The FNIH Announces Transformative Partnership to Identify and Map Key Biological Pathways That Drive Autoimmune and Immune-Mediated Diseases
The Foundation for the National Institutes of Health (FNIH) and the National Institutes of Health (NIH) are launching a new partnership to investigate how cells of the immune system interact in tissue to drive inflammation and autoimmune disease.
North Bethesda, MD, December 9, 2021 – The Foundation for the National Institutes of Health (FNIH) and the National Institutes of Health (NIH) are launching a new partnership to investigate how cells of the immune system interact in tissue to drive inflammation and autoimmune disease. The Accelerating Medicines Partnership® Autoimmune and Immune-Mediated Diseases (AMP® AIM) Program will advance our understanding of key disease pathways using new tools to map in three-dimensions how cell types, cell states, and cell-to-cell interactions network to cause inflammation, abnormal function, and tissue injury. The resulting data will accelerate our understanding of the fundamental mechanisms and causes of autoimmune disease, allow more informed selection of patients for clinical trials, and generate new targets for drug development.
“AMP AIM is the result of an innovative effort to fundamentally change the way that we identify treatment targets for autoimmune and immune-mediated diseases. The program builds on the success of AMP RA/SLE and aims to create a framework for how we get new treatments to patients,” said Dr. Lindsey A. Criswell, Director of the National Institute of Arthritis and Musculoskeletal and Skin Diseases (NIAMS).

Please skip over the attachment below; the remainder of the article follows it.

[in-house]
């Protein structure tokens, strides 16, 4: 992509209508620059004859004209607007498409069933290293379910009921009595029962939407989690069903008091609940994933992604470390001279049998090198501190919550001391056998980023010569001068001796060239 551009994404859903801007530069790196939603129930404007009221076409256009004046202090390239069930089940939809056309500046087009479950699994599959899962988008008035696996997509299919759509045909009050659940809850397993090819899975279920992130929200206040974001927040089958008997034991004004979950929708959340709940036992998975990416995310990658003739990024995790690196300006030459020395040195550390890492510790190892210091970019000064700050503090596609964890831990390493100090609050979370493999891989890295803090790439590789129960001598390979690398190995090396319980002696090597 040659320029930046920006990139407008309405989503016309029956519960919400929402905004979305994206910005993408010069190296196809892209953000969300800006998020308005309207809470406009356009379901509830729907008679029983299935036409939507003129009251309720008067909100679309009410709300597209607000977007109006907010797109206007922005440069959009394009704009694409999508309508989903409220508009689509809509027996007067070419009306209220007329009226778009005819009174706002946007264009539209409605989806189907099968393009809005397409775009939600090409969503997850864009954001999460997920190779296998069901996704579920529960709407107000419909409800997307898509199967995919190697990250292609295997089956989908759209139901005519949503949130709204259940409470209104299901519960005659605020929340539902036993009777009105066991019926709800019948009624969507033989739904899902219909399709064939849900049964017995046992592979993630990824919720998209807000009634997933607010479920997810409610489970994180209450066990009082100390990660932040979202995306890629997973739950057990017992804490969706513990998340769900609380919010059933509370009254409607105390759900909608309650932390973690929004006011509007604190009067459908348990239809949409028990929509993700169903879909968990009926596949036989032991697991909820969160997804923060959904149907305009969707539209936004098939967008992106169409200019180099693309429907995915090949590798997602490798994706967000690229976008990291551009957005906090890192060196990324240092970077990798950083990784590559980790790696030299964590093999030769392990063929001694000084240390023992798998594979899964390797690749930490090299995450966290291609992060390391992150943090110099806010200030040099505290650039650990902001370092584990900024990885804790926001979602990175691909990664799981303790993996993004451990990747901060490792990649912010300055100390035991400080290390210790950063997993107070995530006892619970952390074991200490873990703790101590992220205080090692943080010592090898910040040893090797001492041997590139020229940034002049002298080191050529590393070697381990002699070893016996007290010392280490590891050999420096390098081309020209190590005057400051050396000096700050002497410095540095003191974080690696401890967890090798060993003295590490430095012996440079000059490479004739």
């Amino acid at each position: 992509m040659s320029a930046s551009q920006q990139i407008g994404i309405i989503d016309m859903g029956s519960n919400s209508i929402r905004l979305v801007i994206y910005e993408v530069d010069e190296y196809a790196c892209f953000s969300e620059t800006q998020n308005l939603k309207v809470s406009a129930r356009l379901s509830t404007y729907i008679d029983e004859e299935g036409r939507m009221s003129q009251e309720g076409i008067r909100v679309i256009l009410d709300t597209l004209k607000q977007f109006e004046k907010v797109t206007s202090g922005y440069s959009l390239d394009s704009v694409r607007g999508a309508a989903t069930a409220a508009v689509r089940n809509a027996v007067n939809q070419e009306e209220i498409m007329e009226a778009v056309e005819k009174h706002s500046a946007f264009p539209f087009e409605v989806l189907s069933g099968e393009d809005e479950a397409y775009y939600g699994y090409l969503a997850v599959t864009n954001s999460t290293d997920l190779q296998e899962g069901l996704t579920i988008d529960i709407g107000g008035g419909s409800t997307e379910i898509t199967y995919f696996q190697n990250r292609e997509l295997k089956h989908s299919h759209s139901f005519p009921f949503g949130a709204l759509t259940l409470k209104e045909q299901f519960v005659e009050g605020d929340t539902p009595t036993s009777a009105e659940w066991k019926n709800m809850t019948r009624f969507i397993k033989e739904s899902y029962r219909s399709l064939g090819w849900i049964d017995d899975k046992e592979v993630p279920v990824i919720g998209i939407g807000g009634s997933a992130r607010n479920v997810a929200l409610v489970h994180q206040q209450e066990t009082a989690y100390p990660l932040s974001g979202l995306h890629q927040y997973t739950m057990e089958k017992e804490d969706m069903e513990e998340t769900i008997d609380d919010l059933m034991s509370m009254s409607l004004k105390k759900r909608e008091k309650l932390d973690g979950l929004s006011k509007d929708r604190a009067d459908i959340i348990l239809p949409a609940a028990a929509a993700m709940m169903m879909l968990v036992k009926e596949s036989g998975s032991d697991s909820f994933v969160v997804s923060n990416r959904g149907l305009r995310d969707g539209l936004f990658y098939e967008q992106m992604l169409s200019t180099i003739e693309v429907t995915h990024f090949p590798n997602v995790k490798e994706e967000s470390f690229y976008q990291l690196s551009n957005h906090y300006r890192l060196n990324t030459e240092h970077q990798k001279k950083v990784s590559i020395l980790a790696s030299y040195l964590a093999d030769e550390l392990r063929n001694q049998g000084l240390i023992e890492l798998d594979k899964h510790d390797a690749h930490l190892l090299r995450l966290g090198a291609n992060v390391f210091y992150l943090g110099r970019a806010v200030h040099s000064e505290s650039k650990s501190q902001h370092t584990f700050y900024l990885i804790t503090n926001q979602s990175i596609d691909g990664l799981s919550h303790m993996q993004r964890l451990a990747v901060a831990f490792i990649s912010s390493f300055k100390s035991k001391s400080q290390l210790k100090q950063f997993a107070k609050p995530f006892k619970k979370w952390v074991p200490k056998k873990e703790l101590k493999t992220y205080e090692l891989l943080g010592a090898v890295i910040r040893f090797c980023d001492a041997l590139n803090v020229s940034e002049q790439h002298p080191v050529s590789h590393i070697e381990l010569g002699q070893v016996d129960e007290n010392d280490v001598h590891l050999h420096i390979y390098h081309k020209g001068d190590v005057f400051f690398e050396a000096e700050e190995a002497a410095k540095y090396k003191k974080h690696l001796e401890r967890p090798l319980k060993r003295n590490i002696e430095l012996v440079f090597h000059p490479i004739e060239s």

Autoimmune diseases affect more than 25 million Americans, and recent studies suggest that the prevalence and incidence of these diseases are increasing. Rheumatoid arthritis (RA), psoriatic spectrum diseases, Sjögren’s disease, and systemic lupus erythematosus (SLE) are chronic autoimmune diseases characterized by profound abnormalities in immune responses that damage multiple tissues and organ systems, often with devastating results. Complex differences in patient genetics and immune function at the cellular level make developing new treatments particularly challenging and complicate patient care. However, many autoimmune diseases share common inflammatory pathways, comorbidity risks, and even responses to disease-modifying therapies. Better tools to define and map these shared and unique immune cell interactions and pathways are critical for the design of new targets and interventions.
Over the past seven years, the AMP RA/SLE Program has pioneered a transformational model to dissect how these diseases occur at the individual cell level. This program has advanced new technologies and analytical methods using biopsy and blood samples of diseased tissue from major organs like the kidney in lupus and the joints in arthritis. These technologies allow us to discover novel cell populations and pathways that could provide promising new targets for drug development. AMP AIM will extend this model to the study of additional diseases, including psoriasis/psoriatic arthritis and Sjögren’s disease.